Users of Telus Mobility’s Mike service will soon be able to carry on walkie-talkie transmissions south of the border as the Vancouver-based telco announced it is joining hands with Reston, Va.-based Nextel Communications Inc. earlier this week.
The partnership enables respective customers to use Direct Connect walkie-talkie services, which offer connection speeds of under one second, via Telus’ Mike and Nextel’s all-digital networks.
As part of its Push-to-Talk strategy, the Telus Mike service features a combination of digital phone, Direct Connect walkie-talkie, text messaging and Internet access in a phone device. Additionally, several Mike phones offer Java-based software as well as GPS functionality.
According to Telus, the extended service promises good things for businesses. As the U.S. is Canada’s largest trading partner in the world, enabling cross-border communications will bring the countries closer and lower the cost of long-distance interaction.
While the announcement “isn’t going to blow someone’s socks off,” Elroy Jopling, principal analyst with Gartner Canada Inc. said there are a number of winners as a result of the deal.
“From Telus’ perspective, they obviously lead in the Push-to-Talk area. This is very positive…and gives them a better command of that market. From the perspective of Nextel, it suddenly gives them a North American footprint and at the same time gets Telus into the Hispanic market, which is a significant market in the U.S.”
From the customer viewpoint, enabling easier and less expensive communication between the nations will be extremely beneficial to the Canadian business market, Jopling added.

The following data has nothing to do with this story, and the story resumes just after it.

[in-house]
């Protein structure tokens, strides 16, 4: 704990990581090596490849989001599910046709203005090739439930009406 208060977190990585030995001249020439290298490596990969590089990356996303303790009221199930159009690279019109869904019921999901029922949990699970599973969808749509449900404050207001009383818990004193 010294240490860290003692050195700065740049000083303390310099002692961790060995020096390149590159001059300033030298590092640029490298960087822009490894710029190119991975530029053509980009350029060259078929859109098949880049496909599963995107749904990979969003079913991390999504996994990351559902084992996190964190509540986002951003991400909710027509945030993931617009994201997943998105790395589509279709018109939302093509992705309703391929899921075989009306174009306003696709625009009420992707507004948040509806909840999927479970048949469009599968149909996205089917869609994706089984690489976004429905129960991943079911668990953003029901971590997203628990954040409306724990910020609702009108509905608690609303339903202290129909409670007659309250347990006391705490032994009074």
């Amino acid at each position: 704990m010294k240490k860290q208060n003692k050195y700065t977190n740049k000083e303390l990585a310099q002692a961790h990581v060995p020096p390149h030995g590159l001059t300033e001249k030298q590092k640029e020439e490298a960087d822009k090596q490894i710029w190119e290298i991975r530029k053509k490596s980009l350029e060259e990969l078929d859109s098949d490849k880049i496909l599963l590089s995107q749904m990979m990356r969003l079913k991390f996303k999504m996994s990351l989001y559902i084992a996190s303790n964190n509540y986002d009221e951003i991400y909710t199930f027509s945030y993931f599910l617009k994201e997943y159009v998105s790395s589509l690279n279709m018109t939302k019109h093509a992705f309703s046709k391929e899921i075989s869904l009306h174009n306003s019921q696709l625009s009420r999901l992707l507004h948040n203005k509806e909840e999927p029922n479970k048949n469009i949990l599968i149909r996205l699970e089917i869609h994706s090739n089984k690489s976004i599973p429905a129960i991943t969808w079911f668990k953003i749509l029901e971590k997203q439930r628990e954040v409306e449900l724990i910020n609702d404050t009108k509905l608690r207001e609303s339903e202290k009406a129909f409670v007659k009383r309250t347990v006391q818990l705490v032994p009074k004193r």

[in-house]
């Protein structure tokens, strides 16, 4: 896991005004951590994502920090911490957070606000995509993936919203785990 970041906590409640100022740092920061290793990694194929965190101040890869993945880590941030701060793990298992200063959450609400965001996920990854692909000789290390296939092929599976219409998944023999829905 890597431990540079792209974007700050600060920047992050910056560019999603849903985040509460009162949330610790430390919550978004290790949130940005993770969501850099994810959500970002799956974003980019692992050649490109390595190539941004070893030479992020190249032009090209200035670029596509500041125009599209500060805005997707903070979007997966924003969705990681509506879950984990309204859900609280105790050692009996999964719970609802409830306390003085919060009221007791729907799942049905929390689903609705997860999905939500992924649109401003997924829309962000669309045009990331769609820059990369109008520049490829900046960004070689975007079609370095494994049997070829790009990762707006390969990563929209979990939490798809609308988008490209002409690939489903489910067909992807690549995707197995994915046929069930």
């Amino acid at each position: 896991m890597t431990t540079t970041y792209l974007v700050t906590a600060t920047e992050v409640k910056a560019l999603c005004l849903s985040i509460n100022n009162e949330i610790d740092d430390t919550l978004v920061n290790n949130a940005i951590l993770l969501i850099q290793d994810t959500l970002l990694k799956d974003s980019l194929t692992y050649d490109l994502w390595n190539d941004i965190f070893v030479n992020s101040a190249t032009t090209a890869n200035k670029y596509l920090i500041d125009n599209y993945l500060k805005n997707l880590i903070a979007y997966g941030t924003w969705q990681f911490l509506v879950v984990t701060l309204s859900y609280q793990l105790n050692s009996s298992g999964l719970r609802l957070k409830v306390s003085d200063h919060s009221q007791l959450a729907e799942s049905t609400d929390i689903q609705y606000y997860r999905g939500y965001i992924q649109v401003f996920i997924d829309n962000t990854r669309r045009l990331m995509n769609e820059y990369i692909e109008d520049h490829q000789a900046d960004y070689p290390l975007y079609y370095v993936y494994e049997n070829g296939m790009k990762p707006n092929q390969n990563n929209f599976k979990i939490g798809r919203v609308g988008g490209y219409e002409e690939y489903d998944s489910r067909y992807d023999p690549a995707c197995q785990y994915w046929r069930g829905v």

“What Telus has been doing in wireless is incrementally building up a better brand,” he said, adding that while Telus is forever adding new services to its repertoire, competitors such as Bell Mobility are nearly going the opposite way. Bell recently partnered with U.S.-based Virgin Group to offer mobile services in Canada, but according to Jopling, the telco has all but given away its youth market to Virgin in the process.
In addition to the Nextel partnership, Telus, along with Waterloo, Ont.-based Research in Motion (RIM) launched two new BlackBerry handhelds, the 7510 and the 7750.
The BlackBerry 7510 offers support for Mike’s Direct Connect functionality via speakerphone, e-mail, phone, personal organizer and Web capabilities. The BlackBerry 7750 is a Java-based device that offers PCS phone, e-mail, text messaging, Web browser and organizer functions. The 7750 also features a colour screen and operates on Telus’ 1X wireless data network.
“When you put both announcements together, the more you can offer the business person, the easier it is to communicate anywhere and any time, the more you gain marketshare,” Jopling said.